July 22, 2011 report
Stressful pregnancies can lead to stressful children
(Medical Xpress) -- A new study published in Translational Psychiatry suggests that children whose mothers are highly stressed during pregnancy are more likely to be vulnerable to stress as they grow older.
While the connection between stress during pregnancy and behavioral issues in children is not something new, this new study, led by Helen Gunter, PhD, from the University of Konstanz in Germany, discovered that children whose mothers had been subjected to domestic violence during their pregnancy showed an alteration in a gene that has a direct link to behavioral problems and stress response.
The study examined 25 children and teens age 10 to 19 as well as their mothers. The mothers received questionnaires before the study began asking about domestic violence and their pregnancy. Eight of the 25 mothers were victims of domestic violence during their pregnancy.
The researchers then turned their focus to the glucocorticoid receptor (GR) gene and its methylation status in the children. What they discovered was that the children born to mothers under stress during pregnancy had alterations to the GR that left them with an impaired ability to handle stress. Those children born to mothers whose abuse happened before or after, but not during pregnancy, did not show this alteration. This suggests that this high level of stress during pregnancy increases the risk of these gene alterations.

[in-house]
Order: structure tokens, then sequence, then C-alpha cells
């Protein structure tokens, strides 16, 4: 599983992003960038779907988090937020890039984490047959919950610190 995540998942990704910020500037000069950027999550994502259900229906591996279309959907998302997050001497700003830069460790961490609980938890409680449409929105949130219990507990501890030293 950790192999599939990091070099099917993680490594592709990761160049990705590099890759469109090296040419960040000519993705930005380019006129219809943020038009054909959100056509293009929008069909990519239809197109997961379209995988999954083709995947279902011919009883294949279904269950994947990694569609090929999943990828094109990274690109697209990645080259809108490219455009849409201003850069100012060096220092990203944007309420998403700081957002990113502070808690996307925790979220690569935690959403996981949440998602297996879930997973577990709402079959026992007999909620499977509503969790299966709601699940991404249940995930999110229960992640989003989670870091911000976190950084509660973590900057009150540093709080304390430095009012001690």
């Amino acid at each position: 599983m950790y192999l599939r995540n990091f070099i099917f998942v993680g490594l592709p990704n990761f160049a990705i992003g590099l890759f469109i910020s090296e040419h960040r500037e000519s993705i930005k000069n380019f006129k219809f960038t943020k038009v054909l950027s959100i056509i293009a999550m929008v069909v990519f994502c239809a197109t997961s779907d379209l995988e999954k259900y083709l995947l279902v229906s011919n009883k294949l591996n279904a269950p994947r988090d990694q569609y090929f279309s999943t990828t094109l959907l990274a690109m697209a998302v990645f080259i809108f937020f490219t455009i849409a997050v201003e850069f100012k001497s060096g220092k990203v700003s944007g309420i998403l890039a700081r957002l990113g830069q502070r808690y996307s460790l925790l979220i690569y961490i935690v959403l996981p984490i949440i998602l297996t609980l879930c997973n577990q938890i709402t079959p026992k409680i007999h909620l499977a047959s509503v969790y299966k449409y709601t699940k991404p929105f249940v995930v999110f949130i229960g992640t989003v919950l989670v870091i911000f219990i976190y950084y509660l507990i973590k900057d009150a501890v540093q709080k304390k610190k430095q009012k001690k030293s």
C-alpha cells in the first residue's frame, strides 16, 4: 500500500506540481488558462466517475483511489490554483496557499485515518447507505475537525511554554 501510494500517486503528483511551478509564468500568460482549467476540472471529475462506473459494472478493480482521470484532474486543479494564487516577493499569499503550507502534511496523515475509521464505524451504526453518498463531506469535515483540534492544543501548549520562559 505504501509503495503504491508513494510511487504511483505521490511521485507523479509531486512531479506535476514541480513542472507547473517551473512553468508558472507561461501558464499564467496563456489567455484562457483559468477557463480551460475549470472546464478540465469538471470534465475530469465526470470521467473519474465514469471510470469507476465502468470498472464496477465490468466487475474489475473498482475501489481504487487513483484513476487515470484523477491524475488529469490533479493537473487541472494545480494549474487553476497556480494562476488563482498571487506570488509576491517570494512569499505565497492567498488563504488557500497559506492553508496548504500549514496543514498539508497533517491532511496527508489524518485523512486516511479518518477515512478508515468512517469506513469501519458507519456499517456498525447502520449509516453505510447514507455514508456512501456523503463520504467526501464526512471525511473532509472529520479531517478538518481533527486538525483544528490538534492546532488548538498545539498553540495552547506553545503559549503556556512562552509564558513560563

According to interviews with the children, the researchers say this alteration leaves the children more sensitized to stress. They tend to be more impulsive and struggle with their emotions. Gunter now plans on conducting behavioral testing on the children to determine if these alterations have actually affected their coping skills.
This glucocorticoid-receptor gene and altered activity, while linked to stress, has also been linked to an increased risk of obesity, depression, some autoimmune diseases, impulsiveness and aggression.
This study is the first of its kind to show that psychological stressors during the gestational period can create a lasting impact on methylation status in humans.
Prenatal exposure to maternal stress can have lifelong implications for psychological function, such as behavioral problems and even the development of mental illness. Previous research suggests that this is due to transgenerational epigenetic programming of genes operating in the hypothalamicpituitaryadrenal axis, such as the glucocorticoid receptor (GR). However, it is not known whether intrauterine exposure to maternal stress affects the epigenetic state of these genes beyond infancy. Here, we analyze the methylation status of the GR gene in mothers and their children, at 1019 years after birth. We combine these data with a retrospective evaluation of maternal exposure to intimate partner violence (IPV). Methylation of the mother's GR gene was not affected by IPV. For the first time, we show that methylation status of the GR gene of adolescent children is influenced by their mother's experience of IPV during pregnancy. As these sustained epigenetic modifications are established in utero, we consider this to be a plausible mechanism by which prenatal stress may program adult psychosocial function.
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